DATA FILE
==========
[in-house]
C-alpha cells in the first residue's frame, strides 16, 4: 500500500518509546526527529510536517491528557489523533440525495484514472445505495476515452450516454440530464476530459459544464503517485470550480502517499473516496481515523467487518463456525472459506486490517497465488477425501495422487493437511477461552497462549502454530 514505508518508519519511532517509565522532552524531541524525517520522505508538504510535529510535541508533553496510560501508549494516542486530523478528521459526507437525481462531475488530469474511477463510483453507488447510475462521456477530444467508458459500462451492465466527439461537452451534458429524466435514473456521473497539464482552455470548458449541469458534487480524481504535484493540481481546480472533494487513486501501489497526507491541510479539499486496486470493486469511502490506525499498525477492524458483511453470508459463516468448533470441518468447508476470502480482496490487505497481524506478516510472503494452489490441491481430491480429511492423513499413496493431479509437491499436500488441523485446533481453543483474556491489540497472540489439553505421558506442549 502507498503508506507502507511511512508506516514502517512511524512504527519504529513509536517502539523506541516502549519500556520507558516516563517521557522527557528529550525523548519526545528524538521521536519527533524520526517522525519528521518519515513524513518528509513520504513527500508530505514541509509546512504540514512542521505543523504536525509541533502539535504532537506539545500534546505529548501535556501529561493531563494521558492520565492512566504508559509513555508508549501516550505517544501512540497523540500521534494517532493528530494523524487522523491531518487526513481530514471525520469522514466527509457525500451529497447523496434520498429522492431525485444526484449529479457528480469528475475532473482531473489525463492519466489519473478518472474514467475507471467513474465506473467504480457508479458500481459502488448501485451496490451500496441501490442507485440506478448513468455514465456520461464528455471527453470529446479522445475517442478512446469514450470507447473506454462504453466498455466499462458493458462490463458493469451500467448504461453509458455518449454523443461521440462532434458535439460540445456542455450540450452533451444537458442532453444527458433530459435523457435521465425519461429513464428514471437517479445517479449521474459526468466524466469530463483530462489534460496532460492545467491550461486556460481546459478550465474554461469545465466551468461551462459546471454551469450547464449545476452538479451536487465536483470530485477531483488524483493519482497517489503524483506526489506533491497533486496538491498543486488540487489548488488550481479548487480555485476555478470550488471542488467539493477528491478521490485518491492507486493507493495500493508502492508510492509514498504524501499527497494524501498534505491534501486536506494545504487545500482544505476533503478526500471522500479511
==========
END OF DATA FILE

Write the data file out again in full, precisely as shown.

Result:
[in-house]
C-alpha cells in the first residue's frame, strides 16, 4: 500500500518509546526527529510536517491528557489523533440525495484514472445505495476515452450516454440530464476530459459544464503517485470550480502517499473516496481515523467487518463456525472459506486490517497465488477425501495422487493437511477461552497462549502454530 514505508518508519519511532517509565522532552524531541524525517520522505508538504510535529510535541508533553496510560501508549494516542486530523478528521459526507437525481462531475488530469474511477463510483453507488447510475462521456477530444467508458459500462451492465466527439461537452451534458429524466435514473456521473497539464482552455470548458449541469458534487480524481504535484493540481481546480472533494487513486501501489497526507491541510479539499486496486470493486469511502490506525499498525477492524458483511453470508459463516468448533470441518468447508476470502480482496490487505497481524506478516510472503494452489490441491481430491480429511492423513499413496493431479509437491499436500488441523485446533481453543483474556491489540497472540489439553505421558506442549 502507498503508506507502507511511512508506516514502517512511524512504527519504529513509536517502539523506541516502549519500556520507558516516563517521557522527557528529550525523548519526545528524538521521536519527533524520526517522525519528521518519515513524513518528509513520504513527500508530505514541509509546512504540514512542521505543523504536525509541533502539535504532537506539545500534546505529548501535556501529561493531563494521558492520565492512566504508559509513555508508549501516550505517544501512540497523540500521534494517532493528530494523524487522523491531518487526513481530514471525520469522514466527509457525500451529497447523496434520498429522492431525485444526484449529479457528480469528475475532473482531473489525463492519466489519473478518472474514467475507471467513474465506473467504480457508479458500481459502488448501485451496490451500496441501490442507485440506478448513468455514465456520461464528455471527453470529446479522445475517442478512446469514450470507447473506454462504453466498455466499462458493458462490463458493469451500467448504461453509458455518449454523443461521440462532434458535439460540445456542455450540450452533451444537458442532453444527458433530459435523457435521465425519461429513464428514471437517479445517479449521474459526468466524466469530463483530462489534460496532460492545467491550461486556460481546459478550465474554461469545465466551468461551462459546471454551469450547464449545476452538479451536487465536483470530485477531483488524483493519482497517489503524483506526489506533491497533486496538491498543486488540487489548488488550481479548487480555485476555478470550488471542488467539493477528491478521490485518491492507486493507493495500493508502492508510492509514498504524501499527497494524501498534505491534501486536506494545504487545500482544505476533503478526500471522500479511